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Science warrior soldiers on in the fight against Covid-19

Dr Matthew Tay decided to pursue scientific research as he believed the field would enable him to do work that could save or improve the quality of many lives

By Mary Wu

It may have seemed as though everything ground to a halt during Singapore’s circuit breaker last year.

But for f ront-liners such as medical workers and researchers, things were hectic. Among these front-liners was Dr Matthew Tay, an Agency for Science, Technology and Research (A*Star) research fellow at the Singapore Immunology Network, who specialises in antibody discovery in infectious disease.

The 33-year-old recalls: “We worked on a seven-day lab and seven-day home schedule. This meant that all experiments had to be crammed into half the available time, and all data analysis into the other half. Some weeks ended up being strings of 16-hour work days.”

To Dr Tay, it was not just a race to meet tight deadlines, but also a war against a global pandemic.

“We knew that the sooner we completed our scientific studies on the virus, the more useful it would be to public health agencies and front-line medical workers,” he adds.

Since February last year, Dr Tay has been part of the A*Star Covid19 research task force, assisting teams that evaluated Covid-19 diagnostic kits for clinical deployment nationwide.

Together with a group of scientists, he also co-authored an article that consolidated early research on Covid-19. It was published in April last year in the Nature Reviews Immunology journal and the timeliness of the article led to its massive popularity.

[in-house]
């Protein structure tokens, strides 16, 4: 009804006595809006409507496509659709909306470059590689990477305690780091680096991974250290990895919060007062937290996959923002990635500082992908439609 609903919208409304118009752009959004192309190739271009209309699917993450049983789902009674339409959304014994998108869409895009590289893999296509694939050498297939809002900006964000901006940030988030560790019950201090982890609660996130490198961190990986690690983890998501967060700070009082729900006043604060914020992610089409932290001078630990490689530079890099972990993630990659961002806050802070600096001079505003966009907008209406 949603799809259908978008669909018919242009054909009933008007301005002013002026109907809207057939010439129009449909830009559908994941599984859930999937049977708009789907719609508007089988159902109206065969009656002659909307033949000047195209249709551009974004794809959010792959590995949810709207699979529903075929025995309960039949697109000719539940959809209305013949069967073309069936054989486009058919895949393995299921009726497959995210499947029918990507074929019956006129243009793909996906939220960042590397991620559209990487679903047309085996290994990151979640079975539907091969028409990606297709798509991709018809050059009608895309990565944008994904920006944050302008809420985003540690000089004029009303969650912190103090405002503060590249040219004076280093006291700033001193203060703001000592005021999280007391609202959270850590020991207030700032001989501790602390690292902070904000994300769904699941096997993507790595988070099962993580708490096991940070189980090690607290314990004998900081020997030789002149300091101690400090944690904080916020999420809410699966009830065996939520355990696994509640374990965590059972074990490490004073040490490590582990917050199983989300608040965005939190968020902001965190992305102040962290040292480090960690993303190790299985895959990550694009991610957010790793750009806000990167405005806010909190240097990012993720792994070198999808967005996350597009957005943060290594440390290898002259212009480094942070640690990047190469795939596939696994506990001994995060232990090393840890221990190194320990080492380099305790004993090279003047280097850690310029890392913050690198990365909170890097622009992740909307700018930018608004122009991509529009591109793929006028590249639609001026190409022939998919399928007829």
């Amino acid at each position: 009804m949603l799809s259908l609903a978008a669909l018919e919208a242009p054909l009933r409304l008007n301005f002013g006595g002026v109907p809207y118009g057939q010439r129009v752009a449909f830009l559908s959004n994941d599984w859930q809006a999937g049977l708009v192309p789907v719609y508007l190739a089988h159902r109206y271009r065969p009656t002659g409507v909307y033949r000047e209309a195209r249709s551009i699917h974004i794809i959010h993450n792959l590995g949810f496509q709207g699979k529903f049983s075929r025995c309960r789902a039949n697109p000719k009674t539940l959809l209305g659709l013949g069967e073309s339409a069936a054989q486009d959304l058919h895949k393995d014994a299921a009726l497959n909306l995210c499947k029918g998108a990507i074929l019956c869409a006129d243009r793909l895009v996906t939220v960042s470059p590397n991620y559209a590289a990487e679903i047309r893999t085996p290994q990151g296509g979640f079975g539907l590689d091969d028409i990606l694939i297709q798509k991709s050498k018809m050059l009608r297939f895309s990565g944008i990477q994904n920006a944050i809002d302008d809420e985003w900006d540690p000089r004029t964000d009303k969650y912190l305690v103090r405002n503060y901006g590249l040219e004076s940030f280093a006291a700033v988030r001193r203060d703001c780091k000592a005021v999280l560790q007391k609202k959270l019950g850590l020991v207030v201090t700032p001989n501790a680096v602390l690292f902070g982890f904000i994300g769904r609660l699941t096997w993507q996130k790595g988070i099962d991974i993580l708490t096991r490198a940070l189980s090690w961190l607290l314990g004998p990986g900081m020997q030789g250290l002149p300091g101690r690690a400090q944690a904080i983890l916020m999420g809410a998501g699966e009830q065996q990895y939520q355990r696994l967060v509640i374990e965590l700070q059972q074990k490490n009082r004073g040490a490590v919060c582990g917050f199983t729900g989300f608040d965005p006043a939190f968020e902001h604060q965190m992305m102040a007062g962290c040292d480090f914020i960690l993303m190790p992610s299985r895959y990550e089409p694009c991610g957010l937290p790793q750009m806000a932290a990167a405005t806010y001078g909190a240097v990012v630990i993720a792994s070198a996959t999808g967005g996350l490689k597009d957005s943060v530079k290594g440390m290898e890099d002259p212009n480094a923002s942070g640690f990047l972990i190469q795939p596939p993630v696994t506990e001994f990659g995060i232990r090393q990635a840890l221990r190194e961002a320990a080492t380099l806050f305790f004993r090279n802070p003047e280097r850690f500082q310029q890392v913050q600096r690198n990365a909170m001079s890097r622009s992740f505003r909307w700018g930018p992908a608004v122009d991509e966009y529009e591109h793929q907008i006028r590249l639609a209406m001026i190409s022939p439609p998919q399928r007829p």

Written in the stars

Growing up, Dr Tay always felt a strong calling to help others, especially the less fortunate. He decided to pursue scientific research as he believed the field would enable him to do work that could save or improve the quality of many lives.

“(The field of) infectious disease was a natural fit for me, since infectious diseases have a disproportionately large impact on the poor. Yet, they remain relatively under-researched,” he says.

He applied for and was awarded the A*Star National Science Scholarship (BS-PhD) to pursue his undergraduate studies at Brown University (2009 to 2012) and subsequently, his PhD at Duke University in the United States (2013 to 2018).

Dr Tay was keen on A*Star as he feels the agency aligns with his goal of translating research results into real-world outcomes, to make an impact on people’s lives. The scholarship also allowed him to get into a PhD lab that otherwise would not have had the funding to support him.

“At the PhD lab, I was able to work with and learn from the best in the vaccine field, which gave me skills and knowledge that are directly relevant to our fight against Covid-19,” he says. 

The A*Star Graduate Academy provides scholarships and fellowships for undergraduate, PhD and post-doctoral studies at top universities and laboratories locally and overseas, as well as awards and attachment opportunities for pre-university students.